TEMPEH block of tempeh 2 tbsp soy sauce or tamari (wheat-free version) 1 tsp brown rice vinegar 1 tsp honey/brown rice syrup/agave Cut tempeh into triangles or cubes. Mix all other ingredients in a bowl. Add tempeh and marinate for 10-20 minutes, turning pieces over to ensure they’re covered. Lightly steam tempeh for another 20 minutes.

RECIPES STRAIGHT FROM READERS A few of our readers and followers share their favorite flare free recipes. Easy to make, delicious to eat, easy on the tummy.

GUACAMOLE BY MOM WHAT’S FOR DINNER 1 cup diced sweet onion 4 garlic cloves minced 4 serrano chiles minced (with seeds for spicy) juice of 2 limes 5 ripe avocadoes coarse salt Put the onion, garlic, chiles, lime juice and avocadoes in a bowl. Use a large serving fork and mix up the ingredients, then press the fork around the sides of the bowl, mashing the avocado. This will make a chunky guacamole.


BAKED GARLIC BROWN SUGAR CHICKEN BY DAYDREAMKITCHEN 4 boneless & skinless chicken breasts 4 tbsp brown sugar 4 garlic cloves, minced 3 tsps olive oil Set the oven to 500 degrees. Grease pan. Fry garlic with oil until it becomes soft. Put the garlic in brown sugar. Put the chicken in a dish for baking. Put the garlic on the chicken. Combine salt and/or pepper as you like. Bake without cover for approximately 20 minutes.

GLUTEN FREE BANANA CUPCAKES BY GLUTENFREEDESSERTSMADEDELICIOUS 1 1/2 sticks butter (slightly melted) 1 1/2 cups brown sugar packed (light or dark) 3 large eggs 4 very ripe bananas (about 2 cups) 3/4 cup buttermilk 1 tsp pure vanilla extract 3 cups Pamela’s bread flour (plus 6 tbsp corn starch, sift them all together; creates cake flour) 2 tsp baking soda 1 tsp baking powder 1/2 tsp salt 1/2 tsp cinnamon First mix together the butter and the brown sugar until they are nice and creamed, about 2 minutes. Then add the bananas, the salt, the soda, baking powder, cinnamon and vanilla, mix them all till they are combined and scrape the sides. Next, add the buttermilk and mix, then add 1 cup of flour at a time, then 1 egg. Mix; repeat until all three are combined, make sure to scrape the sides down, MIX UNTIL ALL OF THE DRY INGREDIENTS ARE COMBINED. Bake at 350 degrees, for 22 minutes.






How brave IBD’ers took their toughest times & turned them into helping others.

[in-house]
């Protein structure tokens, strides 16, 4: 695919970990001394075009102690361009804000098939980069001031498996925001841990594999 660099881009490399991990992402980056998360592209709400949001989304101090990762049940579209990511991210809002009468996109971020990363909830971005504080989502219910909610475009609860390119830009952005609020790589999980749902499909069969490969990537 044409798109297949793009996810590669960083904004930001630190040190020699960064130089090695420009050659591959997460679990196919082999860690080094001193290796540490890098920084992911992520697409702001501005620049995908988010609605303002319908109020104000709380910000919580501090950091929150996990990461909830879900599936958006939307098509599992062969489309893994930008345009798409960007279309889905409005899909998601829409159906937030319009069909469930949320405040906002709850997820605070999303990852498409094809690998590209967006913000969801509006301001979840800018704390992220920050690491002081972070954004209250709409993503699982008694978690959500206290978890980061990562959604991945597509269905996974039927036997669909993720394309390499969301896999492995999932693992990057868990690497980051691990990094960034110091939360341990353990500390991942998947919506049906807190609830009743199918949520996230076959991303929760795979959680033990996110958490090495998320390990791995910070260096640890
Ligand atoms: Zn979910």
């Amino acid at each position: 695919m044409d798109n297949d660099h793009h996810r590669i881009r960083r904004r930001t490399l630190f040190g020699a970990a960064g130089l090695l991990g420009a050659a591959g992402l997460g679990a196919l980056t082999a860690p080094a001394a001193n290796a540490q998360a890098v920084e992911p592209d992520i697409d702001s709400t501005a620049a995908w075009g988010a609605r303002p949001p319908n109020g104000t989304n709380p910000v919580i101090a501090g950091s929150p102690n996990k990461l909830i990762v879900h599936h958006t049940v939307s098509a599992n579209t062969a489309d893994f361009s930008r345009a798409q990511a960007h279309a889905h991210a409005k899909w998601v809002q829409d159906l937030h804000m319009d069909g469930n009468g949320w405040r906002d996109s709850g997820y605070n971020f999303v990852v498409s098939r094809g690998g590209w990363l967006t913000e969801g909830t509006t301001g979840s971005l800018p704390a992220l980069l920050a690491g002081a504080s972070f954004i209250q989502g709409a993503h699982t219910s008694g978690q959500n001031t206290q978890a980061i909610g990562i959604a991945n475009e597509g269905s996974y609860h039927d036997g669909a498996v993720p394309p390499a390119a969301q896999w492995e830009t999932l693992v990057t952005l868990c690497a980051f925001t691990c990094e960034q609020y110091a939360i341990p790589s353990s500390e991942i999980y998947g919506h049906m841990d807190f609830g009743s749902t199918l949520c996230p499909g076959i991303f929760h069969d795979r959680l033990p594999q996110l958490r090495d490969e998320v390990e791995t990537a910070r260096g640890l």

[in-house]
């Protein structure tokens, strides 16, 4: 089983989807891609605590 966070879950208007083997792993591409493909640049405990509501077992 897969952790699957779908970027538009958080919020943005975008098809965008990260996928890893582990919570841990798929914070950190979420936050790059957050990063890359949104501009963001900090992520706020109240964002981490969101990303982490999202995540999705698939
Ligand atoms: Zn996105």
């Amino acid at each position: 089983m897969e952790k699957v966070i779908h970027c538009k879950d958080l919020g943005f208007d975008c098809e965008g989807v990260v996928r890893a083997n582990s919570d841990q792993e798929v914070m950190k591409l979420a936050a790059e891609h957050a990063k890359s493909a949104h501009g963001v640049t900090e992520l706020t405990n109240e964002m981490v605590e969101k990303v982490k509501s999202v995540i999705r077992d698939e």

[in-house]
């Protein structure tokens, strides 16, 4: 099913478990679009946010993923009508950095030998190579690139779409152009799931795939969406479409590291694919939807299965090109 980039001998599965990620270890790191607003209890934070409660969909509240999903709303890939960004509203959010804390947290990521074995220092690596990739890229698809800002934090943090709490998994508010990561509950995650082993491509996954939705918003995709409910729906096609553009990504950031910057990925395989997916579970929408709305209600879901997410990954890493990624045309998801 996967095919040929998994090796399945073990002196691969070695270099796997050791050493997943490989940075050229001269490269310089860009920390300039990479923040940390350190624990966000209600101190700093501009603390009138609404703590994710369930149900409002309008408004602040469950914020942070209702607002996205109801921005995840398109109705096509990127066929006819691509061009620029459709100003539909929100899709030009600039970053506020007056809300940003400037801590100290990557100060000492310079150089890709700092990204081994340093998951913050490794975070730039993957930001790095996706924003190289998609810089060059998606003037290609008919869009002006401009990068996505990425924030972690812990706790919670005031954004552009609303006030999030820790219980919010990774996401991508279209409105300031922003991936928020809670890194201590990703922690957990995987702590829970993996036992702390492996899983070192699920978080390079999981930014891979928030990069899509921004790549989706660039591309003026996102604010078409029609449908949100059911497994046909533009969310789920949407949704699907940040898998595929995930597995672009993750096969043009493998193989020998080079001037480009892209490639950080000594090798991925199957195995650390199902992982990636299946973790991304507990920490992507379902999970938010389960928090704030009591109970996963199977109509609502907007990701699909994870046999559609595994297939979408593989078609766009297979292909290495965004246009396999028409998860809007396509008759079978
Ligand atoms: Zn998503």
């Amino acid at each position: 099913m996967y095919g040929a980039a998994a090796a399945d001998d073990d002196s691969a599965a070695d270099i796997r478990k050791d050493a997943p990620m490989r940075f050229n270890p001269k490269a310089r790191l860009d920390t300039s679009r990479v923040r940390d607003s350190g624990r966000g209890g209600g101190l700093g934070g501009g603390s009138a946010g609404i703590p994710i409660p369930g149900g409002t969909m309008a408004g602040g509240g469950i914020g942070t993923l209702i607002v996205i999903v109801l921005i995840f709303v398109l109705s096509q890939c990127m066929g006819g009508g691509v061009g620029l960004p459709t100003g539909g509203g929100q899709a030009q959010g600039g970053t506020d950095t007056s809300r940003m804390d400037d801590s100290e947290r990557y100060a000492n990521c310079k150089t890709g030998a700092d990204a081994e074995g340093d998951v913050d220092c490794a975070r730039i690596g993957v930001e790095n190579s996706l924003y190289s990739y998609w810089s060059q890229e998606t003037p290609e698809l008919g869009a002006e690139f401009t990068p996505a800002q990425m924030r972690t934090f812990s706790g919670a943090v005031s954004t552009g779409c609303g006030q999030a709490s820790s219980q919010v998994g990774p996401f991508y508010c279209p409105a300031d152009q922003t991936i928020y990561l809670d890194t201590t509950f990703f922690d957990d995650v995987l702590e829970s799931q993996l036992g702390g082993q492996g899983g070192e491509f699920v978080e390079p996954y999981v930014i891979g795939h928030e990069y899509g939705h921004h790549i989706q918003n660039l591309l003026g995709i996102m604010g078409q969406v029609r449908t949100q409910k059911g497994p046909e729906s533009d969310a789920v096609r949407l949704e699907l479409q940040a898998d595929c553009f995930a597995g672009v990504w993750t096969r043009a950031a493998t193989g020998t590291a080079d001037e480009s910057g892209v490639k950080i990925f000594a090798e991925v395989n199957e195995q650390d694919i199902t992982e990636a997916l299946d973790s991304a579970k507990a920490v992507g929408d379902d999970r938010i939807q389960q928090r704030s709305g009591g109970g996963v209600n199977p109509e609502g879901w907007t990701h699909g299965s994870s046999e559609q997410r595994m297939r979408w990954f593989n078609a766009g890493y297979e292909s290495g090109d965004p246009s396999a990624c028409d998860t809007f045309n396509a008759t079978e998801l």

FEATURING C.A.R.E FOR CROHN’S FOUNDATION My name is Sybille G., founder of the C.A.R.E for Crohn’s Foundation. I started this organization recently to bring awareness to the disease and to help those who have it break their silence. I was diagnosed with Crohn’s when I was 14 years old, a freshman in High School. I went from an overly active student who participated in many extracurricular activities, including dance, to “the girl who is always sick”, and everything just stopped. My only after school activity then became going to the doctor’s office, or temporarily living in a hospital. I was diagnosed with a disease I had NEVER heard of and I had no idea of how much it would affect my life. “Wait, what do you mean I can’t eat that? What do you mean I can’t dance? I can’t believe I slept this long!” At 13 and 14 years old you are not trying to hear that you can no longer eat some of the foods you love. It was strange for me to experience joint pains so bad that even walking was a difficult task, abdominal pains so harsh that the fetal position was the only position I knew. People on the outside looking in who had no idea of my illness may have thought that ‘lazy’ was my middle name, but it was just the extreme fatigue I experienced from the lack of nutrition I was getting from being unable to eat properly, and the anemia I developed from losing so much blood from the internal bleeding I had from my irritated intestine. I was sleeping for as long as 12-16 hours at a time, and waking up and still being unable to even move from my bed. That’s just a short version of the beginning of what was to come. All through high school it was always a battle for my health, for my weight, and for my social life. Although I was on tons of pills, none of them put me in a state of remission, so my health was always up and down. When it was at a somewhat calm, I was able to participate in school activities, hang out with friends, and just try to be as normal of